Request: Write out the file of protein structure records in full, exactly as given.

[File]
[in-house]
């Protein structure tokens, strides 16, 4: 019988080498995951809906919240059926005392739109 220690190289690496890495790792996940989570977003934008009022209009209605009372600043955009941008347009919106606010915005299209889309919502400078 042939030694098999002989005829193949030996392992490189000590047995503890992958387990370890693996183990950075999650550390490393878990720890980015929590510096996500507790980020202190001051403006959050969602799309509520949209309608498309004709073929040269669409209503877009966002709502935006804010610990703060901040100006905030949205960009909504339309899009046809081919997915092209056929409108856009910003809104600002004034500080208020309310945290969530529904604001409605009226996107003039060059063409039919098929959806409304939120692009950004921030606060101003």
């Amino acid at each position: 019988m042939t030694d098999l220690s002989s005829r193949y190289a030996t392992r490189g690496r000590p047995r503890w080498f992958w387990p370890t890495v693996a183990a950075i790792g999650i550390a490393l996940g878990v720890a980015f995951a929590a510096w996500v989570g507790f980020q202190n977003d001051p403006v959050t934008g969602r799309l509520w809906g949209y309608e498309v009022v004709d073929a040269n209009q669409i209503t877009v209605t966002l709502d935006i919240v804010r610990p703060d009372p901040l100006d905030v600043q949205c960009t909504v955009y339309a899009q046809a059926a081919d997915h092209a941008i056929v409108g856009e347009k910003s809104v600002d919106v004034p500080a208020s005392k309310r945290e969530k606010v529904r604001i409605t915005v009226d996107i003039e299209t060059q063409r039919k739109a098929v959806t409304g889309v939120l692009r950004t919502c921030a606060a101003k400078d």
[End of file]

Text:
[in-house]
């Protein structure tokens, strides 16, 4: 019988080498995951809906919240059926005392739109 220690190289690496890495790792996940989570977003934008009022209009209605009372600043955009941008347009919106606010915005299209889309919502400078 042939030694098999002989005829193949030996392992490189000590047995503890992958387990370890693996183990950075999650550390490393878990720890980015929590510096996500507790980020202190001051403006959050969602799309509520949209309608498309004709073929040269669409209503877009966002709502935006804010610990703060901040100006905030949205960009909504339309899009046809081919997915092209056929409108856009910003809104600002004034500080208020309310945290969530529904604001409605009226996107003039060059063409039919098929959806409304939120692009950004921030606060101003």
């Amino acid at each position: 019988m042939t030694d098999l220690s002989s005829r193949y190289a030996t392992r490189g690496r000590p047995r503890w080498f992958w387990p370890t890495v693996a183990a950075i790792g999650i550390a490393l996940g878990v720890a980015f995951a929590a510096w996500v989570g507790f980020q202190n977003d001051p403006v959050t934008g969602r799309l509520w809906g949209y309608e498309v009022v004709d073929a040269n209009q669409i209503t877009v209605t966002l709502d935006i919240v804010r610990p703060d009372p901040l100006d905030v600043q949205c960009t909504v955009y339309a899009q046809a059926a081919d997915h092209a941008i056929v409108g856009e347009k910003s809104v600002d919106v004034p500080a208020s005392k309310r945290e969530k606010v529904r604001i409605t915005v009226d996107i003039e299209t060059q063409r039919k739109a098929v959806t409304g889309v939120l692009r950004t919502c921030a606060a101003k400078d």